“All style, no substance” is the refrain that ran through my head watching writer/director Joseph Kosinski’s latest film, Oblivion. This is also the precise sentiment created by his previous film, Tron: Legacy. Though the Tom Cruise-starring science fiction adventure is breathtaking to look at, there is nothing to the film aside from the visuals. Bland, predictable, and frankly boring, Oblivion is an empty stylistic exercise that feels like a slick bit of advertising, rather than a movie.
Filmed in IMAX with Sony’s new CineAlta F65 camera, Oblivion does look fantastic. Watching drone repairman Jack Harper (Cruise) blast through the wrecked-up wasteland of a post-alien-invasion New York City on a futuristic dirt bike, past the strewn carcasses of container ships and submarines, is spectacular. When he floats through the ruined world in his bubble ship, the special effects are crisp and clean, and blend seamlessly with the frame. They’re so good you don’t notice them. But the entire film reminds you of those IMAX movies you saw as a kid, where a helicopter-mounted camera sweeps around the rim of an active volcano, or dives into the Grand Canyon.
The biggest problem in Oblivion is that it has about as much story, character, and emotional involvement as those clinical, removed IMAX movies. Jack and his partner—in both a business and romantic sense—Victoria (Andrea Riseborough) are two of the last human beings on the planet. As Jack’s heavy-handed voiceover tells you at the outset, and as the film explains in great detail again and again throughout, aliens called Scavs destroyed our moon, which threw the planet into geological upheaval. When chaos was in full bloom, they invaded, and we were forced to use nukes to win the day. So we won the war, but the planet was ruined in the process, and the human race relocated to Jupiter’s moon of Titan.
All that remains are skeleton crews like Jack and Victoria, tasked with servicing the drones—which make sounds like a synthesizer farting—that protect the massive rigs that drain seawater to convert into power for the folks on Titan. The whole set-up is an obvious attempt to make you consider our own dependence on finite natural resources like oil—the docks are set up to look like offshore oil drilling platforms—but other than a quick mention that the oceans are almost gone, the metaphor is roundly ignored.
Jack and Victoria are stock movie short-timers. With just two weeks left before their mission is complete and they can move on to Titan, she just wants to keep her head down, do her job, swim naked with Jack, and abandon this place to memory. He, on the other hand, is wistful, questioning, and still feels that Earth, even after everything, is still his home. You’re supposed to feel his yearning when, standing in the middle of the ruins of a football stadium, he waxes poetic about a game he has never seen, but there is so little emotional connection that you can’t care. All the swelling music in the world can’t bind you to this cardboard cutout of a man.
Though they’ve both had their memories wiped as a convenient security measure, Jack still dreams of the Empire State Building—miraculously the only part of the NYC skyline still standing—and, more importantly, about a woman, Julia (Olga Kurylenko). The set-up drags on and on, and though there is one notable action sequence early on, Oblivion plods forward until you’re left wondering, what’s the damn point?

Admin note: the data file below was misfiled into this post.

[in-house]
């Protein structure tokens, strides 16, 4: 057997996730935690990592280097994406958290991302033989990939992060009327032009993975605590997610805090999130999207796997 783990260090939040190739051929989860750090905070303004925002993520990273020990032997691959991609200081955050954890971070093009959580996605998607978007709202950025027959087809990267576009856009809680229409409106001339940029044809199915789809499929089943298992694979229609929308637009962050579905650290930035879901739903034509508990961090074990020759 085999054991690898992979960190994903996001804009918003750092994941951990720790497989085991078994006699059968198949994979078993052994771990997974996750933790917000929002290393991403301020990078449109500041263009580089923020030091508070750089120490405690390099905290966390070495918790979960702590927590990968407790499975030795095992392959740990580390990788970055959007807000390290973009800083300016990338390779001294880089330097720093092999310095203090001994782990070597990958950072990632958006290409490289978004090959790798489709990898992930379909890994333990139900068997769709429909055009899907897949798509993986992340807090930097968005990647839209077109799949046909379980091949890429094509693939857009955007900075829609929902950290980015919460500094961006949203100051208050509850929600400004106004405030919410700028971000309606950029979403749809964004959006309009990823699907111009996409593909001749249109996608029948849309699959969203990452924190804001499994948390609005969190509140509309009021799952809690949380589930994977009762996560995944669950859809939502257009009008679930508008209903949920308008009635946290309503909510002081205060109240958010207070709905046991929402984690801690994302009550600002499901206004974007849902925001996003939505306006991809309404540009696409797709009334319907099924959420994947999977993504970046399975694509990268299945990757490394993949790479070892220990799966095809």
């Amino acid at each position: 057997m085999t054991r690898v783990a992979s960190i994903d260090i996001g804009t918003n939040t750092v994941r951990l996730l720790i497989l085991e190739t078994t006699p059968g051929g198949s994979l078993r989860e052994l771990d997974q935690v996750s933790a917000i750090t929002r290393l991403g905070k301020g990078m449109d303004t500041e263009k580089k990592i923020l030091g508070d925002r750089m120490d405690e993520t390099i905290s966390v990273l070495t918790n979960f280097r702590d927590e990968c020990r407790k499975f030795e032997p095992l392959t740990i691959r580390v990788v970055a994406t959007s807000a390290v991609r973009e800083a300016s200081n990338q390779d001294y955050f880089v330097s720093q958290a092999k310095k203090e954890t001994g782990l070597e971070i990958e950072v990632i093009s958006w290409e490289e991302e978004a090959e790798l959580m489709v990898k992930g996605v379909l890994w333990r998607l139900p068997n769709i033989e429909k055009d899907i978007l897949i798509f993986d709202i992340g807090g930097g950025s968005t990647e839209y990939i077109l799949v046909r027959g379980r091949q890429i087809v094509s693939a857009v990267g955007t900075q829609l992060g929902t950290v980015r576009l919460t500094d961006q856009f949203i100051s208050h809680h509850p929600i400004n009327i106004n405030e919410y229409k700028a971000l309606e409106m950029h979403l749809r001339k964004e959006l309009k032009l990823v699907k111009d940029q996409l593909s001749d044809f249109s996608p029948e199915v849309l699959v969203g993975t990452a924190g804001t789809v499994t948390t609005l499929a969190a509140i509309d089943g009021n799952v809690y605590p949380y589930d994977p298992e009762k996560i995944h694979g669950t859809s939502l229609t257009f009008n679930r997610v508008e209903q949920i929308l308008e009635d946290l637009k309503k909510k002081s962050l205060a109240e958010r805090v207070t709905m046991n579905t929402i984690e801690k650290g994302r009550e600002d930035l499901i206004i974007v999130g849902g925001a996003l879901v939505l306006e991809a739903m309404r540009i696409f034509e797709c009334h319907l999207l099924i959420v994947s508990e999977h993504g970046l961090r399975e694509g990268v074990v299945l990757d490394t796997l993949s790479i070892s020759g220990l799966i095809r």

When the mystery woman finally crashes to Earth, in a pre-war pod no less, the carefully created façade of their lives unravels, and Jack discovers, surprise, maybe everything isn’t exactly like he’s been told. The plot is so transparent, so paint-by-numbers, that you know what comes next at every stage. You know who Julia really is, you know who is lying and who is telling the truth, you know when the terrible twist is coming, and instead of a mind-blowing “wow” moment, you’re left with a bad taste in your mouth. Instead of “holy shit,” you get “really?” You even see the way that the film is going to weasel its way into a bullshit happy ending, which leaves you making a face like something smells bad.
When you do get to the action sequences, which are woefully sparse, Kosinski has a good eye and moves the film along nicely, but the rest of the time you’re left holding an empty bag. The acting is flat and vapid. Kurylenko spends all of her screen time with a kicked-puppy-dog expression that makes her look like she thinks she’s about to be slapped. Cruise just looks confused for two hours, and Riseborough’s face is an expressionless blank. Melissa Leo’s southern drawl is an atrocious caricature — a deliberate one, but still obnoxious. Morgan Freeman and Nikolaj Coster-Waldau are completely squandered; they probably don’t have a dozen lines between them. And you can pilot Jack’s bubble ship through the gaping plot holes. You spend most of Oblivion wondering, “Why did they…how did they… did they not see that coming?”
Oblivion may be a masterwork on the visual side, but it is a complete void in every other way. To paraphrase a friend, it’s too bad they didn’t cut one of the massive effects pieces and use that money to buy a story or some characters. You can spot obvious lifts from WALL-E, Planet of the Apes, The Matrix, RoboCop, Star Wars, and any number of other sci-fi movies, but even wearing its influences on its sleeve in such a manner can’t save a dreadfully dull movie. You want Oblivion to be more, but it has nothing else to offer, and at its worst, it’s tedious and difficult to sit through.